Ninety-five percent of deaf children have hearing parents. What does that mean? It means that many of us are used to being the only deaf person in the family, in the community, or in school unless we are at a deaf school.
It means that our family is our first introduction to the ways that hearing people view deafness and deaf children, and the ways that they pass along society’s limited views of deafness.
I became deaf at age three after an illness. Family legend is that I went from being an extroverted child who spoke in sentences as a toddler to an introverted child who was prone to temper tantrums and bed-wetting. A preschool teacher’s assistant declared to my mother that I was speaking in “gobbly-gook” (her word for “nonsense”). She explained that what I was saying meant nothing, and wasn’t meant to mean something. Imagine that!
Translation: At three years old, I felt alone. I was seeking out the words for how alone I felt. I did not know if there were children like me. I sat in speech therapy and did not know why I was there.
I studied faces… not for just words (as was thought by the adults) but also for the meaning behind them and the intentions of the adults speaking. Why was an adult content and smiling at me and then suddenly angry with me? Why did my mother suddenly get up and rush out of the room and where did she go? I thought I had better follow her so I would not lose her! I chose “gobbly-gook” as a protest of my new life. It was missing something that could alleviate my freshly created loneliness: sign language!
I watched Linda on Sesame Street. An adult interrupted the show to smile at me and say, “She is deaf like you!” She pointed to her ear and then to me. “She is special just like you!” (I instinctively recoiled at the phrase “special like you” because I knew then that the word “special” was being used to patronize me in the same way it was when bullying was explained to me as “they treated you that way because you’re special.”)
However, this was the first time I saw “deaf” being used in a positive context! Linda is deaf! Like me!
Her language was beautiful, clear, and meaningful. Her language did not confuse me, nor was it unpredictable like the spoken language of the people who were not like me, whose faces masked their intentions and whose actions confused their words.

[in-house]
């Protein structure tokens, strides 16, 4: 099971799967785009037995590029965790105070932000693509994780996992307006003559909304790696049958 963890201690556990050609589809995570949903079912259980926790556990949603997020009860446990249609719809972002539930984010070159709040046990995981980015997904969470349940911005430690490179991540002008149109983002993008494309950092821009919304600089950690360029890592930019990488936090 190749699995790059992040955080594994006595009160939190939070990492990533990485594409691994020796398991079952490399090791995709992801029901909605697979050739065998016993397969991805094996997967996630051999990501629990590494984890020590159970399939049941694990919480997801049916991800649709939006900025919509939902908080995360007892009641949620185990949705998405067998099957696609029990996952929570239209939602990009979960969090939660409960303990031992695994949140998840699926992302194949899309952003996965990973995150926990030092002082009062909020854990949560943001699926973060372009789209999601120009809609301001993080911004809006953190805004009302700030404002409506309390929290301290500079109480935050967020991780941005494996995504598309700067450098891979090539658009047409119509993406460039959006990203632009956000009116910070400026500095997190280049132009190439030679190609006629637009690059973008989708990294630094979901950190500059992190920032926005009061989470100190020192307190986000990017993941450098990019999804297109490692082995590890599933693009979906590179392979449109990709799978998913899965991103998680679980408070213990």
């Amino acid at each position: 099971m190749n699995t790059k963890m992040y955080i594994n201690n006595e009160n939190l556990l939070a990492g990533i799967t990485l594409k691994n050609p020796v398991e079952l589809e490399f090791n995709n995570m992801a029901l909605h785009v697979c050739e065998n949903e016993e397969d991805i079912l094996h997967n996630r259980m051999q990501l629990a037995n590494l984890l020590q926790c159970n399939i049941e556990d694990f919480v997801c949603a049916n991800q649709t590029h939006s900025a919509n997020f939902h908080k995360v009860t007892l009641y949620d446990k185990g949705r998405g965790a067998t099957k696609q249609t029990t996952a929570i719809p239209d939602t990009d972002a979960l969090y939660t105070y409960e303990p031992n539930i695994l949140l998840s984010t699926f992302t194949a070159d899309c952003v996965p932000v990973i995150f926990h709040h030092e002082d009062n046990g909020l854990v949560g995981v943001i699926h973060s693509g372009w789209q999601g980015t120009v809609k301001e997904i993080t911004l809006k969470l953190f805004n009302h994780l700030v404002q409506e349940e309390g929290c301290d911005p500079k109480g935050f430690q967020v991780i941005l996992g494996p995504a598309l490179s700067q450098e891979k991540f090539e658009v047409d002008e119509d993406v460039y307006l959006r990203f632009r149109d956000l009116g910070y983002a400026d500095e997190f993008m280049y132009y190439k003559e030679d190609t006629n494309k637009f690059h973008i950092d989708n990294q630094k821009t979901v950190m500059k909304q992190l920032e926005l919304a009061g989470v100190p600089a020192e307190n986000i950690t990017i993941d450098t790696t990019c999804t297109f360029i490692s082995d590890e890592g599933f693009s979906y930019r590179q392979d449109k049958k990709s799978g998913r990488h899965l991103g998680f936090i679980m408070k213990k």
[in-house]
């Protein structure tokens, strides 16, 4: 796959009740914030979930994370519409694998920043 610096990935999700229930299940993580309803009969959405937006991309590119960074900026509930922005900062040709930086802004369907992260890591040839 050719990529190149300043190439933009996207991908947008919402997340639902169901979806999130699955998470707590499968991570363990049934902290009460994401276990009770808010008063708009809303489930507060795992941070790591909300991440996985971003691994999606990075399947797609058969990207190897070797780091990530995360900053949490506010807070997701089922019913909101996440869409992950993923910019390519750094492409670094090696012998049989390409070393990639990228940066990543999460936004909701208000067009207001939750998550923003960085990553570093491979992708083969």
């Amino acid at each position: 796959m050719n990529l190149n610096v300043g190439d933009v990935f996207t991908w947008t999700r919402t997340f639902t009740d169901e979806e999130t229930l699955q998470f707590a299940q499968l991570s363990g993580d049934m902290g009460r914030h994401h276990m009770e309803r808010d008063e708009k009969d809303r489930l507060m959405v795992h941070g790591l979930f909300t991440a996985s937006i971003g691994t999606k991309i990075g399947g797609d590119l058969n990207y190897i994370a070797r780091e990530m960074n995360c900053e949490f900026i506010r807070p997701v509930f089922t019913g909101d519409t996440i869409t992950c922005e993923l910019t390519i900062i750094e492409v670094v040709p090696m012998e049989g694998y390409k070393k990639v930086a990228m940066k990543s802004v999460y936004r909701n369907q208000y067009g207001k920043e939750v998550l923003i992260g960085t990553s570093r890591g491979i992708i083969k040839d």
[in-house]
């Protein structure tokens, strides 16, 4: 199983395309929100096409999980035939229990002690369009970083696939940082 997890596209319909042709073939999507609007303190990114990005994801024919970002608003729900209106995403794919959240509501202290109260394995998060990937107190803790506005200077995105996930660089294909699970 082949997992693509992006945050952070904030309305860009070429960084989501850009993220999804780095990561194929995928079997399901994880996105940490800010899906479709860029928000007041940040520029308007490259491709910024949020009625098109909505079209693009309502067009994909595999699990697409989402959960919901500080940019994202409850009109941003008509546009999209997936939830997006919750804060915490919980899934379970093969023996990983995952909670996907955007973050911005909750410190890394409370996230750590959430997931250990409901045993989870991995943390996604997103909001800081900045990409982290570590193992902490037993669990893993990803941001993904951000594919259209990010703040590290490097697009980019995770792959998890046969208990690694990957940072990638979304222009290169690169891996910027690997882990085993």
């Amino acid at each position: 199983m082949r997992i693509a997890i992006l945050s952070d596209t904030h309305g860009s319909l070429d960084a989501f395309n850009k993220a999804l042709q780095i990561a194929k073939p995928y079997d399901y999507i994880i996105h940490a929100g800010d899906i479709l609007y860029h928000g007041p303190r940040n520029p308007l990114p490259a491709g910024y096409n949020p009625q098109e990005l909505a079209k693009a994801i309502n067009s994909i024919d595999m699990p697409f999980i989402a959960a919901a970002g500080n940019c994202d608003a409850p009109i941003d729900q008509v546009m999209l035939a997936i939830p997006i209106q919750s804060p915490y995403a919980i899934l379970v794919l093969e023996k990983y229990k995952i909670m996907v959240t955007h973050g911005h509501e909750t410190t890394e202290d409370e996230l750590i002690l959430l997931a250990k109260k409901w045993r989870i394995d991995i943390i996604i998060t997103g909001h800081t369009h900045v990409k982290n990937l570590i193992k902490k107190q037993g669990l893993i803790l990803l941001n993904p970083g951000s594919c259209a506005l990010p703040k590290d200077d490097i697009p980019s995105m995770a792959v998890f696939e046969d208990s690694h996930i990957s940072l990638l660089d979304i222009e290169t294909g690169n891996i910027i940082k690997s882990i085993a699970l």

Linda’s facial expressions matched what she was saying and how she felt about what she said. She had friends on Sesame Street…but, Linda was alone on Sesame Street.
Gordon and Susan and Miles were a family. They loved each other and talked to each other in their home. Sometimes I saw Gordon’s sister, even.
Maria and Luis were a family too, and spoke to each other in English and in Spanish.
The questions were swimming in my thoughts.
Does Linda have a family, other than her dog, Barkley? Where is her family? Does she have deaf friends? Was anyone in her family deaf?
Does Linda have a Mommy and Daddy? Are they deaf? Does her family communicate with each other in sign so that she is not alone at home?
I sat on the floor and glanced at the front of my shiny new book, “Sign Language Fun” by Linda Bove. B-o-v-e is like dove, and doves are pretty, and Linda is pretty, I thought.
I read the words “Sign Language Fun” over and over then turned each page, quietly practicing signing each word. An adult saw me and smiled as if she thought that was cute, yet I was very serious about learning each word.
I wanted to learn sign language so I could have fun with someone like me. Someone like Linda, but a child like me.
Linda Bove was the first time I associated “deaf” with “sign language” and “fun.”
I was drawn to Linda Bove’s smiling open face and hands. Before her, “deaf” was used in response to a child asking me or asking my parents why I talked funny or what was wrong with me.
Before Linda Bove, “deaf” was bad, sad, and what was wrong with me.
After Linda Bove, “deaf” meant that I had to find children like me, children who studied people’s faces and body language, children who followed their parents everywhere, deaf children who loved Linda Bove…children who realized that there is nothing wrong with Linda; to be deaf is not wrong. I had to find children who wanted a deaf friend, children who were trying to find me.
If they found me, maybe we could then share deaf stories, play and laugh. And when the adults got to their boring talking and talking, we could then sneak upstairs together and go in their closet and touch and dress up in their clothes and shoes before we got caught. Maybe we would sit in the light in our clothes and shoes, and talk in sign language about who in each other’s family was deaf and who was the only one deaf. And maybe we’d together solve the mystery of where there were more children like us and invite them to our house to play.